Gold futures rose for the first time in three days as signs that money supplies will increase in Europe and Asia revived investor demand.
Holdings in the SPDR Gold Trust, the biggest exchange-traded fund backed by the metal, climbed 0.5% last week, the most since August. Money managers raised their bullish wagers for a third straight week, the longest expansion since July, government data showed Dec. 5.
While European Central Bank policy makers refrained from increasing asset purchases at a meeting last week, President Mario Draghi pledged to assess the need for more stimulus early next year. China last month lowered interest rates to spur economic growth, while Japan has expanded its unprecedented stimulus program.
“Even though Draghi didn’t do anything in December, he’s determined to do something in the first quarter of 2015,” Tai Wong, the director of commodity products trading at BMO Capital Markets Corp. in New York, said in a telephone interview. “People are looking at easing in China and Europe, and the only place that’s looking at tightening is the U.S., and no one is really sure when they’ll get there.”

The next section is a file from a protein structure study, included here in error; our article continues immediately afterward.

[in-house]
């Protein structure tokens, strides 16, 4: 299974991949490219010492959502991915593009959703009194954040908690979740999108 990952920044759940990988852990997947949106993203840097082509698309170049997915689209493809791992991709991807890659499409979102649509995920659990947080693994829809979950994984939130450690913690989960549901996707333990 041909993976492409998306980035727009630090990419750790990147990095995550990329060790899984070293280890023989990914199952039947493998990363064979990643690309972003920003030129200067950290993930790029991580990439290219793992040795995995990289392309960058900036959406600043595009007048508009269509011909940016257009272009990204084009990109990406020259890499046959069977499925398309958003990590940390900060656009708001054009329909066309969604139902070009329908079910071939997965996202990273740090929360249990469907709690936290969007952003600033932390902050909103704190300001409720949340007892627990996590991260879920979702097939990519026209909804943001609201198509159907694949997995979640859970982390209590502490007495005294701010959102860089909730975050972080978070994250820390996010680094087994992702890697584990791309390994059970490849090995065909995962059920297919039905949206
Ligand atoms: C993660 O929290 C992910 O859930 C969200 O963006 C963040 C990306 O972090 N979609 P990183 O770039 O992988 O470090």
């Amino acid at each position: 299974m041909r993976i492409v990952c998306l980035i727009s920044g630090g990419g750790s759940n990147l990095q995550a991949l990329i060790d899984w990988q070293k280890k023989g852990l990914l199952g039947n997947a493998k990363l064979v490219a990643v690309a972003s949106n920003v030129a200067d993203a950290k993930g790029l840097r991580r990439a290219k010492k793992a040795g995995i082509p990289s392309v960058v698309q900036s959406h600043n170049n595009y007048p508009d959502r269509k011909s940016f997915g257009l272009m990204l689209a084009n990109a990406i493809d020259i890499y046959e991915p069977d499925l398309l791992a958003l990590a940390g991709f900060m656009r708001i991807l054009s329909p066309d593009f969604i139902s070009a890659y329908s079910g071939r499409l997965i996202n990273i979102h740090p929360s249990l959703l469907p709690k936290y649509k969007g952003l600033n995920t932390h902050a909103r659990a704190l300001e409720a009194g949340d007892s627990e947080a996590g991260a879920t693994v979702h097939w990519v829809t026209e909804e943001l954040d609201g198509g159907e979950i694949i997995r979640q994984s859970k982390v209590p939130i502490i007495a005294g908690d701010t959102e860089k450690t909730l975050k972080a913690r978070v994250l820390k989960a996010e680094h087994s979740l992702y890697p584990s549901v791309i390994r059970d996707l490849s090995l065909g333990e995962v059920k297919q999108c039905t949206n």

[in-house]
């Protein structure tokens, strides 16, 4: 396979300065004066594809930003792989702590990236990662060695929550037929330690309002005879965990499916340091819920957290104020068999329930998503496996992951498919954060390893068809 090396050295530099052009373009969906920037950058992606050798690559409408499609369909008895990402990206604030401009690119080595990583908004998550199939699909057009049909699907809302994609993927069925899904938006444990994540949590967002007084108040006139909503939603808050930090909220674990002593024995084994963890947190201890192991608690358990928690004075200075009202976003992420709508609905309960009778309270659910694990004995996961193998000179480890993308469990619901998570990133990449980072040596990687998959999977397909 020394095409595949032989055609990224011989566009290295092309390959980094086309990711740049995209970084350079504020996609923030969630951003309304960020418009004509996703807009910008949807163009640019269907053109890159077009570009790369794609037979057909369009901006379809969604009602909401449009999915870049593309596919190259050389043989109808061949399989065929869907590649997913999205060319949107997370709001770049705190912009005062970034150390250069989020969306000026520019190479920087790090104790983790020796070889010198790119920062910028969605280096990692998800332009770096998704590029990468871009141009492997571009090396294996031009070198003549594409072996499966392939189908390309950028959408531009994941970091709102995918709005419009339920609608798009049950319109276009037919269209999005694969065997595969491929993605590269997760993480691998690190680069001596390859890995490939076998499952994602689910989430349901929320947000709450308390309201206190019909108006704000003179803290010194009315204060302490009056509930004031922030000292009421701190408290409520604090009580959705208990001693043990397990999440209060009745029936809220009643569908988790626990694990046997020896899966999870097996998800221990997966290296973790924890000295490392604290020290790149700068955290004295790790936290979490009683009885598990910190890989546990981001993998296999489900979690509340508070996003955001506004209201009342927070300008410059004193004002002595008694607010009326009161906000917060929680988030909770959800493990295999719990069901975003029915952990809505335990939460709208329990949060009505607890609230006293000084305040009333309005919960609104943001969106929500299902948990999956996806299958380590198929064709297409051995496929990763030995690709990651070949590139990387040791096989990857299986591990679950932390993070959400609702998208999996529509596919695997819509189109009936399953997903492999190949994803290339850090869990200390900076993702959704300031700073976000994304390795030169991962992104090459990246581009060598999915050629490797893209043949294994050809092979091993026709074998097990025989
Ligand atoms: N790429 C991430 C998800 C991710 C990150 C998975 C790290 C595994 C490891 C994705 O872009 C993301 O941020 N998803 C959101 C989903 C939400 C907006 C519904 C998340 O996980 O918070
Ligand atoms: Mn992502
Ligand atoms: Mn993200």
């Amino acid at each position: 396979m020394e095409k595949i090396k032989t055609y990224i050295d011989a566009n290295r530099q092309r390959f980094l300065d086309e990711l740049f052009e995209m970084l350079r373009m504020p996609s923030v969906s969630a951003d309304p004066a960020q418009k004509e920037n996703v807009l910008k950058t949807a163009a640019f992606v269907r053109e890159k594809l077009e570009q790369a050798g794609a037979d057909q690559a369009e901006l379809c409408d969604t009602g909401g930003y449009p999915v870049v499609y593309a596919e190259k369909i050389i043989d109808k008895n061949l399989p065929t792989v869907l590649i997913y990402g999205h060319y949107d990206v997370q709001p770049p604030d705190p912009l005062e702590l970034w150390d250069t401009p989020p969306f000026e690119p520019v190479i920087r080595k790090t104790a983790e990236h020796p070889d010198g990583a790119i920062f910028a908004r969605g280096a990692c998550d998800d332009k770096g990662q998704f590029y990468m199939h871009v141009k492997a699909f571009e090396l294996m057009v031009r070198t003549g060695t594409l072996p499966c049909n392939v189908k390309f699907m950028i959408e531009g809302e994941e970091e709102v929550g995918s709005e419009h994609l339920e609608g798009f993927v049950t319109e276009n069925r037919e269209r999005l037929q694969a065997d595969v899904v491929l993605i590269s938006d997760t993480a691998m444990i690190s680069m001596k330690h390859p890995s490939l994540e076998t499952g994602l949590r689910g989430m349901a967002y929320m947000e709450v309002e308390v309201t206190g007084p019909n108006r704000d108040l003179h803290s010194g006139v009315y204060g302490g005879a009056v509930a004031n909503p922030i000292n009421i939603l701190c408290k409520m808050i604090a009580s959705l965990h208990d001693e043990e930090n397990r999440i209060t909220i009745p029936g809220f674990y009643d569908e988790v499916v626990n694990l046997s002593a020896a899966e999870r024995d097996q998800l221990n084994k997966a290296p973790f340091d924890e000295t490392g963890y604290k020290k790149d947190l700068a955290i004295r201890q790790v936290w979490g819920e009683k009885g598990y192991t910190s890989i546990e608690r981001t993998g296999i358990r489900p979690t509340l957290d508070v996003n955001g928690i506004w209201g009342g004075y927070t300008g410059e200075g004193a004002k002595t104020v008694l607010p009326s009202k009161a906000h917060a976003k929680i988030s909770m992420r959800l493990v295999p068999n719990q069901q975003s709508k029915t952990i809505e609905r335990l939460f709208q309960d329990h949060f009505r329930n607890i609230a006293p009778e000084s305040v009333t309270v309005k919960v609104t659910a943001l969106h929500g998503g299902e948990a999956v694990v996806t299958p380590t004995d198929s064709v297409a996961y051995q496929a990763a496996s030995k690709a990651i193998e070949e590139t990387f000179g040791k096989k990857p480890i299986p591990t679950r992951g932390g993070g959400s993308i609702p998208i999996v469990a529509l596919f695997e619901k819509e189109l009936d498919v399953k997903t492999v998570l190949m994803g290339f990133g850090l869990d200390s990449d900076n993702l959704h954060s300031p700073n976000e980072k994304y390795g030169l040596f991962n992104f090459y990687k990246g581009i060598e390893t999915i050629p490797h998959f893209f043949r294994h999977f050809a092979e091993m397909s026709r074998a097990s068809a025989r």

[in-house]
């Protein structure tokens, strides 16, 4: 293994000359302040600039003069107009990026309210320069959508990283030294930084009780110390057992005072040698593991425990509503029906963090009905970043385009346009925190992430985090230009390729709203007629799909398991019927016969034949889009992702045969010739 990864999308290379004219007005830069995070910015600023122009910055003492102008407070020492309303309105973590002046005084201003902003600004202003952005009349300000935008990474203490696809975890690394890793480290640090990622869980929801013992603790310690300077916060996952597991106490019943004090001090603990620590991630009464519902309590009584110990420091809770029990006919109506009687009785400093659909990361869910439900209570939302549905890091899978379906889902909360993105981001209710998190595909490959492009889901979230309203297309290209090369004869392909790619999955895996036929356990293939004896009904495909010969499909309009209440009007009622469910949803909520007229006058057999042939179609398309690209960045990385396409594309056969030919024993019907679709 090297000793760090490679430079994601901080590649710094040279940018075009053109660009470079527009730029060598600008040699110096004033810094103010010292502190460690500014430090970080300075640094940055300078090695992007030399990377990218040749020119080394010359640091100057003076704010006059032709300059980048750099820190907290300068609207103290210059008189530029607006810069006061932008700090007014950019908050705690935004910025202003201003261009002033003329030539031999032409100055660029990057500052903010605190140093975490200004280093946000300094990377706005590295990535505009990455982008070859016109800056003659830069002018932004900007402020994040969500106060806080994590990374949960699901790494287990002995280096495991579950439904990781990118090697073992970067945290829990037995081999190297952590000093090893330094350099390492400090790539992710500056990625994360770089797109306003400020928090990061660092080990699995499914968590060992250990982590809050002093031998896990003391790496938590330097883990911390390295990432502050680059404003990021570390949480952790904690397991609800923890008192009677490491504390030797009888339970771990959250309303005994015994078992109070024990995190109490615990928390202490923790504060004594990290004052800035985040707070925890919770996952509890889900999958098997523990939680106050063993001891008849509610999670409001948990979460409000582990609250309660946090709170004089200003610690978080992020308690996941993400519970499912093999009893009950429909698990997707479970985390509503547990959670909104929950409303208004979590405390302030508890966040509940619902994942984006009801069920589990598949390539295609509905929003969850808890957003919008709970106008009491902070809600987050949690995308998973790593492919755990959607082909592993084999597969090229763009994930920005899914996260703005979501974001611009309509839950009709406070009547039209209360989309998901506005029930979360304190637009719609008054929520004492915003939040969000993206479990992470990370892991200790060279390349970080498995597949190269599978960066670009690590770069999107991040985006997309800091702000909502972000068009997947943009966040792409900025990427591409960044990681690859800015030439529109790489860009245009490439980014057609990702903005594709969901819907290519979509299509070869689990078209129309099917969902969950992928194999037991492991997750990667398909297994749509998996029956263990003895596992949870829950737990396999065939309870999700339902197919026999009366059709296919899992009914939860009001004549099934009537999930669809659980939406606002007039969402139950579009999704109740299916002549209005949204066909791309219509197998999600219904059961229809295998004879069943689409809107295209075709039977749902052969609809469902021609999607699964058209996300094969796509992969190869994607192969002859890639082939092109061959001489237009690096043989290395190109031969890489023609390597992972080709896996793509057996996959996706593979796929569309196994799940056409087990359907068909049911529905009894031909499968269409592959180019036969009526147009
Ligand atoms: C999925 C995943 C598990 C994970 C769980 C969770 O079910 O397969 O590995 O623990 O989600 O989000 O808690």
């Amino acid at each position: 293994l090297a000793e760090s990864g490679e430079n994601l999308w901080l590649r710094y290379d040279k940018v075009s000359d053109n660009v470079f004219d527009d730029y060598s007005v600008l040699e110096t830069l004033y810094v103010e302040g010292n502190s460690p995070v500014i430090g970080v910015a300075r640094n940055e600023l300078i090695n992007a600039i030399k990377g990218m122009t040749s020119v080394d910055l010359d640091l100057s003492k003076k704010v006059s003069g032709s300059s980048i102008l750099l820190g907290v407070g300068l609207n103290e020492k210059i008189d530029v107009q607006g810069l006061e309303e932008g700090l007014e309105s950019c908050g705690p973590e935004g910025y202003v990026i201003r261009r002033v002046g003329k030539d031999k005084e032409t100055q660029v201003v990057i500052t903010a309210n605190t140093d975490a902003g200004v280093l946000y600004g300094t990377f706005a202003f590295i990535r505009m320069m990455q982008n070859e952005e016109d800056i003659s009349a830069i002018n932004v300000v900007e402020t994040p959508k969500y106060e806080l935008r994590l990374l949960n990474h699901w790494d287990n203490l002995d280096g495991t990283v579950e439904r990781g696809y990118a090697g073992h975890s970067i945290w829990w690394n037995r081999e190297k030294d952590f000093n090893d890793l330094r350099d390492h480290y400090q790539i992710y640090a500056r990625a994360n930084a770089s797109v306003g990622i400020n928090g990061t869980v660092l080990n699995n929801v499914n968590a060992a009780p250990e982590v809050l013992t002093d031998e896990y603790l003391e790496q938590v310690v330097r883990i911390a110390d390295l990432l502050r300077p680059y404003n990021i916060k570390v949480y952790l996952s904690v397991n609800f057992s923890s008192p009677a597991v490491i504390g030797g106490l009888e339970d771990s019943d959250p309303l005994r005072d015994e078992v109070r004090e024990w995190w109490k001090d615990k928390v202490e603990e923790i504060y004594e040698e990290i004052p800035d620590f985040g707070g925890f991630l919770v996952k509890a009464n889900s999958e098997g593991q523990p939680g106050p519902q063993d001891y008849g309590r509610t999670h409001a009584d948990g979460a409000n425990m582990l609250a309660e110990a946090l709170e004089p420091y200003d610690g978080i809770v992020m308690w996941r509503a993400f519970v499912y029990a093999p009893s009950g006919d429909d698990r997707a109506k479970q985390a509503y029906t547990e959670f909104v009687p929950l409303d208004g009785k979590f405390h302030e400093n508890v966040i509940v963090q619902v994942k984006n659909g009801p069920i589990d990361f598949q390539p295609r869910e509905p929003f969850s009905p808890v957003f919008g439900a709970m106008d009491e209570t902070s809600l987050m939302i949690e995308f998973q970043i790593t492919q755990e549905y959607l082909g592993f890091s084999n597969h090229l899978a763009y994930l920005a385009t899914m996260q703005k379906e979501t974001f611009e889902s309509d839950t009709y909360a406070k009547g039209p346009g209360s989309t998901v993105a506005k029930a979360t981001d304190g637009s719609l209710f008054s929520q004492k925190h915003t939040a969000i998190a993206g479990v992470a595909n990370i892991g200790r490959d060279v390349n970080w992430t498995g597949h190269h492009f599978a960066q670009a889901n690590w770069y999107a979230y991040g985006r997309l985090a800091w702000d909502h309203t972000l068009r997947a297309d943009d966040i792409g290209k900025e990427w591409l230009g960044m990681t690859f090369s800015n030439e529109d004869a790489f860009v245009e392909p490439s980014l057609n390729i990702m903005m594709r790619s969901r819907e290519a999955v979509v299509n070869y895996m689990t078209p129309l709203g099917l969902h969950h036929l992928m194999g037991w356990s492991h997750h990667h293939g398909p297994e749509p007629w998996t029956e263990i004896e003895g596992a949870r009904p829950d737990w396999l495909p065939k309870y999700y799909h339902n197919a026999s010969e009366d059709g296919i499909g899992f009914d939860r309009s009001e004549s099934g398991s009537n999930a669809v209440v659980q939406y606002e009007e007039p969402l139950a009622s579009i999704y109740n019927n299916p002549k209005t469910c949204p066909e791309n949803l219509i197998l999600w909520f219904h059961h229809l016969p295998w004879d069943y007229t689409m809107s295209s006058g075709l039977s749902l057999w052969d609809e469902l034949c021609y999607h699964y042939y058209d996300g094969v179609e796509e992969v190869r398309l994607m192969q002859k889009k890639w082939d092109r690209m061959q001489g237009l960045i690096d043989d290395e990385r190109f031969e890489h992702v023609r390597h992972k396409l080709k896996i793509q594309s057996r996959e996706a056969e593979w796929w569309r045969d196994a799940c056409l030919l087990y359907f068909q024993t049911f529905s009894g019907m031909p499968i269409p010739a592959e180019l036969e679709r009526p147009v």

Gold futures for February delivery climbed 0.4% to $1,194.70 an ounce at 10:05 a.m. on the Comex in New York. Prices climbed 1.3% last week, the third gain in four weeks.
Trading was 40% below the 100-day average for this time of day, data compiled by Bloomberg show.
Speculators increased their net-long position rose by 20% to 79,497 futures and options in the week ended Dec. 2, the highest since Aug. 26, according to U.S. Commodity Futures Trading Commission data. Holdings more than doubled in three weeks.
Prices dropped to a four-year low of $1,130.40 on Nov. 7 amid speculation that gains for the U.S. economy will prompt the Federal Reserve to raise interest rates, cutting the appeal of inflation hedges.
Employers in the U.S. added 321,000 jobs last month, the most since January 2012, the government said Dec. 5. Futures fell as much as 1.8% after the report, before paring losses to settle 1.4% lower. Some investors have closed bearish bets as prices fell less than expected on the jobs data, Carsten Fritsch, an analyst at Commerzbank AG in Frankfurt, said by telephone.
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